Sandy Hook Massacre Aftermath: New, Effective Gun Control Laws Not Likely
Despite a sudden rush of support for new gun control laws, it's not likely anything effective could be implemented.
Like all of you, I was shocked, horrified, and saddened by the massacre at Sandy Hook Elementary. And probably like a good many of you, I wanted to do something to make sure this could never happen again. After all, it's not the first mass murder this year. It's the seventh. More than 60 people were killed in mass shootings in 2012, including the slaying of six Sikhs by a neo-Nazi and twelve movie-goers at a screening of The Dark Knight Rises. The Sandy Hook shooting, though, was the worst, both in numbers and because ...I even have trouble typing this...it was a bunch of little kids...
And it's a trend. There have been over 60 of these kinds of slayings since the early 1980s.
So...what to do?
A lot of folks are clamoring for more restrictive gun control. I've even seen calls for all handguns to be banned. After all, it's not just mass shootings that are a problem; there's also around 87 gun-related deaths each day. As Ezra Klein points out, the number of guns in a community is related to the number of homicides, and the states with stricter gun laws also have fewer gun-related deaths. And banning guns altogether in other countries has led to fewer gun-related homicides -- Japan averages two a year.
There's big obstacle to that particular solution, however. It's the Second Amendment:
A well regulated Militia, being necessary to the security of a free State, the right of the people to keep and bear Arms, shall not be infringed.
Deadspin's Tommy Craggs brings up the argument that the amendment refers to militias, and that it has "nothing to do with private ownership of guns," an interpretation that's closer to the Framers' original intent and one that gun-control advocates for years have used to support legislation that restricts gun ownership. But that's a moot point. In 2008, the Supreme Court ruled in District of Columbia v. Heller that "the Second Amendment protects an individual's right to possess a firearm unconnected with service in a militia, and to use that weapon for traditionally lawful purposes, such as self-defense within the home," ruling decisively that the militia argument no longer stands, legally. Sweeping gun bans won't happen.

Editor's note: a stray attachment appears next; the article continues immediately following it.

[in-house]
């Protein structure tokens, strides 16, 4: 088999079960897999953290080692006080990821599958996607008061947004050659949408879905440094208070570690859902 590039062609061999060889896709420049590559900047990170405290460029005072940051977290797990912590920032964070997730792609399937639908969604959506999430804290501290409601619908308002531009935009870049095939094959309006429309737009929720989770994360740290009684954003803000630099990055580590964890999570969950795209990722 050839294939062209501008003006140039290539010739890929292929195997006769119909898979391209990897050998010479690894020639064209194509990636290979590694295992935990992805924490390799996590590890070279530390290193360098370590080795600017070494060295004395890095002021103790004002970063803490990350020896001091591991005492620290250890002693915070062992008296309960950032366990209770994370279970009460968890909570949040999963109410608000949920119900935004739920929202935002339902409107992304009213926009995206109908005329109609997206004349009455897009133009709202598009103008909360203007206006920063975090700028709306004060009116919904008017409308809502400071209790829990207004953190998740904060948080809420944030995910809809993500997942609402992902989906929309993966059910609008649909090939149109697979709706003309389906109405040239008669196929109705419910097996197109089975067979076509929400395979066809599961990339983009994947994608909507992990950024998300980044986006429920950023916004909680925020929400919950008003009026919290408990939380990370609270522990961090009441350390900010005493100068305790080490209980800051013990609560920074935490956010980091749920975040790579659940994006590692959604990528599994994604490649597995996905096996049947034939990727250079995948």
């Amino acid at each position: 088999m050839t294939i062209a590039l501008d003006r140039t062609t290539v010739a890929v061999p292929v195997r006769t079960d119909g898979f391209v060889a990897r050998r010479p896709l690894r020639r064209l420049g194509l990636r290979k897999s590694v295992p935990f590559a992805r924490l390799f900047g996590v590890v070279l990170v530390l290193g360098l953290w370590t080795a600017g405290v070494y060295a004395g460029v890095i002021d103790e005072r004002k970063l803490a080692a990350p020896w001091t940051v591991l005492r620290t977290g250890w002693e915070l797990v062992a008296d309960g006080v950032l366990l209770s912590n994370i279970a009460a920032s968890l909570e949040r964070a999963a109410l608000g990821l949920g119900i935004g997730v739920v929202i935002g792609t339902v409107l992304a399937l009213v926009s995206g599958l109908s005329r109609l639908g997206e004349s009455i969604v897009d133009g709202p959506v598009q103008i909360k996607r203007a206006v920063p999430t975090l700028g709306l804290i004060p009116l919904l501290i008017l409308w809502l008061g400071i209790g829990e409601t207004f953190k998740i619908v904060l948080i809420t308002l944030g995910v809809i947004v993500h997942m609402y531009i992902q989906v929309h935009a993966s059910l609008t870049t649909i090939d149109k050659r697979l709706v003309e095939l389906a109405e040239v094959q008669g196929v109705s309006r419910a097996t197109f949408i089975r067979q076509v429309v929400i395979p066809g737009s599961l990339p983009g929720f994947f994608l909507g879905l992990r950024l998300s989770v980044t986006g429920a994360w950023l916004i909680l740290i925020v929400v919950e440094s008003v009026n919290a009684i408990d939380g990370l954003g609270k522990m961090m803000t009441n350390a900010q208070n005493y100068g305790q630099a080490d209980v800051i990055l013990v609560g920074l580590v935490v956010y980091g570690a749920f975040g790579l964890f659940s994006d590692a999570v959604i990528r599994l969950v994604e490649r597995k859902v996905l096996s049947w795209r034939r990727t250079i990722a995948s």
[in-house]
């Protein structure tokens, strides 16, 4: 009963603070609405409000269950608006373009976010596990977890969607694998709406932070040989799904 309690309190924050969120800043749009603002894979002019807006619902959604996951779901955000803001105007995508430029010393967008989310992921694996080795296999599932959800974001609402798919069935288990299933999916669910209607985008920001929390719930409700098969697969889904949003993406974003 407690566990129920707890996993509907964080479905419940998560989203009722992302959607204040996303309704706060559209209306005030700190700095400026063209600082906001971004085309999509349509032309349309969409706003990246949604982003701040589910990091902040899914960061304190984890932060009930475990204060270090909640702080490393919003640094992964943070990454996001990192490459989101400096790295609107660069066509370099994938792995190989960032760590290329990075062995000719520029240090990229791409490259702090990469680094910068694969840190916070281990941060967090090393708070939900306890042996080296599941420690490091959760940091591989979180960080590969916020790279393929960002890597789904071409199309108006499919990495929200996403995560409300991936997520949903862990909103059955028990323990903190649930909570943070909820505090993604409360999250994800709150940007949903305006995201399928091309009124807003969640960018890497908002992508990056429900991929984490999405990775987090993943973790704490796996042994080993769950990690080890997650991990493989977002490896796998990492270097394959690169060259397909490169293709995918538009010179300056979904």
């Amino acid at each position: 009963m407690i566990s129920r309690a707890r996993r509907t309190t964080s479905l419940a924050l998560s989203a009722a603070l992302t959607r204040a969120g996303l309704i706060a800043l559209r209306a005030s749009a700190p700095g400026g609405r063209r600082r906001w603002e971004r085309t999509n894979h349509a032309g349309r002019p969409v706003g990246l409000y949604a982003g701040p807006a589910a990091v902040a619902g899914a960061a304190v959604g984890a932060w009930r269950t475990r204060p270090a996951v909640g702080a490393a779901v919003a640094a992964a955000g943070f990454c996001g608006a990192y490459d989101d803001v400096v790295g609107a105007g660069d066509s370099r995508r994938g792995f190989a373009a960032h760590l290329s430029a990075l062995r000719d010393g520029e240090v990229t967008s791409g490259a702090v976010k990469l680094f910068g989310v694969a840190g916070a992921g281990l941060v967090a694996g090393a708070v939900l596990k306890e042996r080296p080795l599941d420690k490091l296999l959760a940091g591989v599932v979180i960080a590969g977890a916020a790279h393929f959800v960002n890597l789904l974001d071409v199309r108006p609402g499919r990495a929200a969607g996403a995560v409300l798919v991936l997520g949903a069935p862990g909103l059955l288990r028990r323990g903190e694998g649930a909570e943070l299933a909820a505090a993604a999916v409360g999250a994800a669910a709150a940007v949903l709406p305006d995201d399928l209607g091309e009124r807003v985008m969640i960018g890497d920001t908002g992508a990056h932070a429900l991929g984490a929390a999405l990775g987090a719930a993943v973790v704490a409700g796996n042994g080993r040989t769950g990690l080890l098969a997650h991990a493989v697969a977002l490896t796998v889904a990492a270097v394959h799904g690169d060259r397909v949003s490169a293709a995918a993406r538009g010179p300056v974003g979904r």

The alternative is to limit the kinds of guns that are allowed. Reinstate the assault weapons ban, say. Lift all bans on litigation against gun manufacturers, say. Of course, neither of these laws would have stopped the Sandy Hook shooting. Adam Lanza apparently carried pistols in addition to his Bushmaster .223, and he got the weapons from his mother's cache, which were apparently legally bought. Maybe he would've killed fewer kids. Which is not nothing.
Another common factor among mass shooters is mental illness. Early reports on Lanza hint at a personality disorder. And funding and services for mental health has been steadily shrinking since the Reagan administration. And given the conservatives who run our governments won't pony up to pay for basic services like education (I'm looking at you, Tom Corbett), I don't see any forthcoming expenditures on mental health.
In short, I don't know what to do. It seems like there the entrenched ideologies -- radically conservative -- that are barriers to real change that could prevent our massive gun violence problem.